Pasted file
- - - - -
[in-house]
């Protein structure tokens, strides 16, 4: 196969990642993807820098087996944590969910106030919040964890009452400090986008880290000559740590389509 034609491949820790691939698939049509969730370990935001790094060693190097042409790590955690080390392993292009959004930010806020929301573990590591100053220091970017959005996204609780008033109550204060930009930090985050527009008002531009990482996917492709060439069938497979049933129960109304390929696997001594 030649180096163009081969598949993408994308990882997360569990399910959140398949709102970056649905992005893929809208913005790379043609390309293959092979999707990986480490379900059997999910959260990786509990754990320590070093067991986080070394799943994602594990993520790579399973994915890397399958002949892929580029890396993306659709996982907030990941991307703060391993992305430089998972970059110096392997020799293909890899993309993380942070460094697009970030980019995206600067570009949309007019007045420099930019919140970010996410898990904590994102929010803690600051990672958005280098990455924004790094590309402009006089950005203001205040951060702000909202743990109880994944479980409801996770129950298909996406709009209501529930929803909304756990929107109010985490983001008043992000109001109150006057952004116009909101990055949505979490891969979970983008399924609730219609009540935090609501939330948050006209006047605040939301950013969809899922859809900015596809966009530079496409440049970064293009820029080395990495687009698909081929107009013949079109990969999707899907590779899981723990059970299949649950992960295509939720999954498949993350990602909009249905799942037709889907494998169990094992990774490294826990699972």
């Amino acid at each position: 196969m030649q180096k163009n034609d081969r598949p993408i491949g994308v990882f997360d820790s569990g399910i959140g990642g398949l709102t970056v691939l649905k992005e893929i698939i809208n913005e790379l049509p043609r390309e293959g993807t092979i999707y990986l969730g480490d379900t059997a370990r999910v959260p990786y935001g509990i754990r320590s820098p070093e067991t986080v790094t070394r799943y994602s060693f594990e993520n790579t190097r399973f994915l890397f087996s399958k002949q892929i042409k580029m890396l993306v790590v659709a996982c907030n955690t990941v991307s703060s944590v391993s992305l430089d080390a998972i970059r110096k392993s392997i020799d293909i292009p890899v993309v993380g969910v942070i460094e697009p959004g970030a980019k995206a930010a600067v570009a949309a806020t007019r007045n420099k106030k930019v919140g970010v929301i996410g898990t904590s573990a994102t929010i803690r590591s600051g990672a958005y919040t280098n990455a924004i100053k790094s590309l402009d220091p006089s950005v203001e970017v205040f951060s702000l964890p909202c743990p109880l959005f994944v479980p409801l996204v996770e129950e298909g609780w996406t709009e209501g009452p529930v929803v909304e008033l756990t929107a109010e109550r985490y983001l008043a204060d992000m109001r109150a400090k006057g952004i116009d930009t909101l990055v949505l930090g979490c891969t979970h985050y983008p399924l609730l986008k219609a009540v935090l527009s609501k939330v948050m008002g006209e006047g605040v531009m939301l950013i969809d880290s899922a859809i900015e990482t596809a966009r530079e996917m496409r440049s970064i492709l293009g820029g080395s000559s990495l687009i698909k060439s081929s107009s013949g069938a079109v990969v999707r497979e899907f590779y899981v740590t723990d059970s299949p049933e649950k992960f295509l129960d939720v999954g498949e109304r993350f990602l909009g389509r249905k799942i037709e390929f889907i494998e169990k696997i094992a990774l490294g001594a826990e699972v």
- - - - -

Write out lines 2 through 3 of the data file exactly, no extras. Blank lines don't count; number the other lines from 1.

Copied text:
């Protein structure tokens, strides 16, 4: 196969990642993807820098087996944590969910106030919040964890009452400090986008880290000559740590389509 034609491949820790691939698939049509969730370990935001790094060693190097042409790590955690080390392993292009959004930010806020929301573990590591100053220091970017959005996204609780008033109550204060930009930090985050527009008002531009990482996917492709060439069938497979049933129960109304390929696997001594 030649180096163009081969598949993408994308990882997360569990399910959140398949709102970056649905992005893929809208913005790379043609390309293959092979999707990986480490379900059997999910959260990786509990754990320590070093067991986080070394799943994602594990993520790579399973994915890397399958002949892929580029890396993306659709996982907030990941991307703060391993992305430089998972970059110096392997020799293909890899993309993380942070460094697009970030980019995206600067570009949309007019007045420099930019919140970010996410898990904590994102929010803690600051990672958005280098990455924004790094590309402009006089950005203001205040951060702000909202743990109880994944479980409801996770129950298909996406709009209501529930929803909304756990929107109010985490983001008043992000109001109150006057952004116009909101990055949505979490891969979970983008399924609730219609009540935090609501939330948050006209006047605040939301950013969809899922859809900015596809966009530079496409440049970064293009820029080395990495687009698909081929107009013949079109990969999707899907590779899981723990059970299949649950992960295509939720999954498949993350990602909009249905799942037709889907494998169990094992990774490294826990699972």
């Amino acid at each position: 196969m030649q180096k163009n034609d081969r598949p993408i491949g994308v990882f997360d820790s569990g399910i959140g990642g398949l709102t970056v691939l649905k992005e893929i698939i809208n913005e790379l049509p043609r390309e293959g993807t092979i999707y990986l969730g480490d379900t059997a370990r999910v959260p990786y935001g509990i754990r320590s820098p070093e067991t986080v790094t070394r799943y994602s060693f594990e993520n790579t190097r399973f994915l890397f087996s399958k002949q892929i042409k580029m890396l993306v790590v659709a996982c907030n955690t990941v991307s703060s944590v391993s992305l430089d080390a998972i970059r110096k392993s392997i020799d293909i292009p890899v993309v993380g969910v942070i460094e697009p959004g970030a980019k995206a930010a600067v570009a949309a806020t007019r007045n420099k106030k930019v919140g970010v929301i996410g898990t904590s573990a994102t929010i803690r590591s600051g990672a958005y919040t280098n990455a924004i100053k790094s590309l402009d220091p006089s950005v203001e970017v205040f951060s702000l964890p909202c743990p109880l959005f994944v479980p409801l996204v996770e129950e298909g609780w996406t709009e209501g009452p529930v929803v909304e008033l756990t929107a109010e109550r985490y983001l008043a204060d992000m109001r109150a400090k006057g952004i116009d930009t909101l990055v949505l930090g979490c891969t979970h985050y983008p399924l609730l986008k219609a009540v935090l527009s609501k939330v948050m008002g006209e006047g605040v531009m939301l950013i969809d880290s899922a859809i900015e990482t596809a966009r530079e996917m496409r440049s970064i492709l293009g820029g080395s000559s990495l687009i698909k060439s081929s107009s013949g069938a079109v990969v999707r497979e899907f590779y899981v740590t723990d059970s299949p049933e649950k992960f295509l129960d939720v999954g498949e109304r993350f990602l909009g389509r249905k799942i037709e390929f889907i494998e169990k696997i094992a990774l490294g001594a826990e699972v």